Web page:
Exploring museums is a great way to get out of the house during winter. Instead of heading to the usual spots this year, why not check out a few off the beaten path?

Exploring museums is a great way to get out of the house during winter. Instead of heading to the usual spots this year, why not check out a few off the beaten path?

In the 1920s, Ernest "Mooney" Warther crafted intricate model trains and handmade knives, while his wife collected more than 73,000 buttons. "There's some hobbies here that got a little out of control," says their grandson Mark Warther, who now runs The Warther Museum with his son Patrick. The museum, founded in 1963, offers guided tours of the collections and knife factory. 331 Karl Ave., Dover, warthers.com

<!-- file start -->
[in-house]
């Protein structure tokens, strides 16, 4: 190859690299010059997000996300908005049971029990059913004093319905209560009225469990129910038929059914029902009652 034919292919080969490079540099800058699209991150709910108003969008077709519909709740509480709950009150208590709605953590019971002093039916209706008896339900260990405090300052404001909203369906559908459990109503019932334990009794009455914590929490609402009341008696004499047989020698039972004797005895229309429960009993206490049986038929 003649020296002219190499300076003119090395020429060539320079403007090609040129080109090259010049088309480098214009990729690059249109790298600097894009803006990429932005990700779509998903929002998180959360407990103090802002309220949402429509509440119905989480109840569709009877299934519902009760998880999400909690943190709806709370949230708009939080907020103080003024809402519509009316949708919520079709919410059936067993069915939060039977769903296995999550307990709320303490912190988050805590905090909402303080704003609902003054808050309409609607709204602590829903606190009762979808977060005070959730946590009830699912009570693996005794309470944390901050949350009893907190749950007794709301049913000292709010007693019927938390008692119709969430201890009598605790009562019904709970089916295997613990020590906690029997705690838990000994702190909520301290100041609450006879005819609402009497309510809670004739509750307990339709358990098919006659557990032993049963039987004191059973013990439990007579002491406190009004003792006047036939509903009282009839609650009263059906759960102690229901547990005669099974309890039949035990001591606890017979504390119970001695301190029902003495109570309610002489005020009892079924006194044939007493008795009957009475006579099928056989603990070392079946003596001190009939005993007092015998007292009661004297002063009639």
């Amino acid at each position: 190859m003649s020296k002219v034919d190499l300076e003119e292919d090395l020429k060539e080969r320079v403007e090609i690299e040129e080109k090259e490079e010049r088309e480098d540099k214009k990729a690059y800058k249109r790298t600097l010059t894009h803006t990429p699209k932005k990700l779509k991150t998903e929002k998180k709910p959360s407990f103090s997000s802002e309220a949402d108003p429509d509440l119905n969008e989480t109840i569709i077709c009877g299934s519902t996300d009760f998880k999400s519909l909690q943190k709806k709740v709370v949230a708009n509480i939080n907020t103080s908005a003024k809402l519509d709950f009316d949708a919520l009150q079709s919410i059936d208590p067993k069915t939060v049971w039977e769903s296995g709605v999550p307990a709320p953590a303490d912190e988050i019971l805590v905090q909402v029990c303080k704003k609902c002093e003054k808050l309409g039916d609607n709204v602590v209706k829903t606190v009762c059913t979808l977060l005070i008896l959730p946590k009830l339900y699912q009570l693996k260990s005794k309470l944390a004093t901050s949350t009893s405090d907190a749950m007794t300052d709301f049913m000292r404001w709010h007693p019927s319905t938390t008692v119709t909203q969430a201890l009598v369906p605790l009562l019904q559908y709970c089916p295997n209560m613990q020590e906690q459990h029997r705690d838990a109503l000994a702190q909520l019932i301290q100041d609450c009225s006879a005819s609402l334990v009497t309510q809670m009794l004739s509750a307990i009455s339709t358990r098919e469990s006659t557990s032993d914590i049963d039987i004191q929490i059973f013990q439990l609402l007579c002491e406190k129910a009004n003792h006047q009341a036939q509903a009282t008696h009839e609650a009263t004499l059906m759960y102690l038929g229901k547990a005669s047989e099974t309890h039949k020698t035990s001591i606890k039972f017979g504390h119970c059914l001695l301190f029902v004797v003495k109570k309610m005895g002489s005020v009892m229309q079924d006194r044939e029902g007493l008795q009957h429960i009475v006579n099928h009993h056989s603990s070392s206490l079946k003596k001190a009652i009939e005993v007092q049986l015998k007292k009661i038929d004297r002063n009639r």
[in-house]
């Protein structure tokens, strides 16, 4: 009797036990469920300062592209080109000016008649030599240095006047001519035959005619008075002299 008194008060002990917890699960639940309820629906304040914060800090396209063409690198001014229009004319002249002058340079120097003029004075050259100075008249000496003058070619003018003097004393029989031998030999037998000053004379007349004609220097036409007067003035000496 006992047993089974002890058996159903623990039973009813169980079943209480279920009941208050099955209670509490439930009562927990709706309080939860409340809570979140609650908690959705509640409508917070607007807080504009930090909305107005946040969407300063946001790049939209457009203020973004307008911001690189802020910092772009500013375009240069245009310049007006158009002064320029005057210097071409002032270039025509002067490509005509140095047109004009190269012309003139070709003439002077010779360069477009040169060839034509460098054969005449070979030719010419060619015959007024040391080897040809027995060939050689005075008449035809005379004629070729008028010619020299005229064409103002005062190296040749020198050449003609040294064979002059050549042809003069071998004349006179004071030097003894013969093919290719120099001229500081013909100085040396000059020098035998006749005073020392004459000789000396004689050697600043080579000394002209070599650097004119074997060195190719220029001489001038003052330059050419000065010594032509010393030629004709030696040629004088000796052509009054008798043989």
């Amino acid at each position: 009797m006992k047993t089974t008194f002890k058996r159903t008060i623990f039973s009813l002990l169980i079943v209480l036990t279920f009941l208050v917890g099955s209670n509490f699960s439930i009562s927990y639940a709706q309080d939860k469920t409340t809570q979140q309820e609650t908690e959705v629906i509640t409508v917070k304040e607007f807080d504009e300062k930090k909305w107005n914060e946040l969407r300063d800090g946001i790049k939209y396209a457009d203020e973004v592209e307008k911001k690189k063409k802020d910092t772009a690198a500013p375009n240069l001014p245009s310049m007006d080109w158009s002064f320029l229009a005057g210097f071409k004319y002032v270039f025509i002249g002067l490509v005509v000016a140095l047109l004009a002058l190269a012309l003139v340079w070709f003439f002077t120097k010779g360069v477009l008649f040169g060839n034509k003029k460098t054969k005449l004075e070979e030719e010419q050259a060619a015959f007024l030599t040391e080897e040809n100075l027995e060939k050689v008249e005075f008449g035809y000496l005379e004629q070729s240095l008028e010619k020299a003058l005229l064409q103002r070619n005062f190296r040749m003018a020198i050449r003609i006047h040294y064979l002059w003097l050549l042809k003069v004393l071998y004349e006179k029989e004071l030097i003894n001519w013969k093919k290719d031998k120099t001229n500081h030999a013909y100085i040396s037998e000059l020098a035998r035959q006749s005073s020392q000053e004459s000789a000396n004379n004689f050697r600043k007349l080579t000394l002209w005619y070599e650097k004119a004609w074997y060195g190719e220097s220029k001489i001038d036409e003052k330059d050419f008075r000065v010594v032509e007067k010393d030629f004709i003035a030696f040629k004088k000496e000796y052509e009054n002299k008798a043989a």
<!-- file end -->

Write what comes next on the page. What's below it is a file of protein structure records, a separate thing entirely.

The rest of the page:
By the time the Rev. Paul Johnson died in 2010, he had accumulated more than 3,400 pencil sharpeners. His wife donated the collection, which became the Paul A. Johnson Pencil Sharpener Museum, to the Hocking Hills Regional Welcome Center. "We reset the collection based on photographs," says Karen Raymore, executive director of the Hocking Hills Tourism Association. 13178 state Route 664 S, Logan, explorehockinghills.com

"It got out of control-especially from my wife's perspective," says Steve McVoy of his antique TV collection. In 2001, he renovated a warehouse in Hilliard and founded the Early Television Foundation and Museum, which now displays about 150 TVs. "The kids like it because it's sort of unbelievable to them," he says. 5396 Franklin St., Hilliard, earlytelevision.org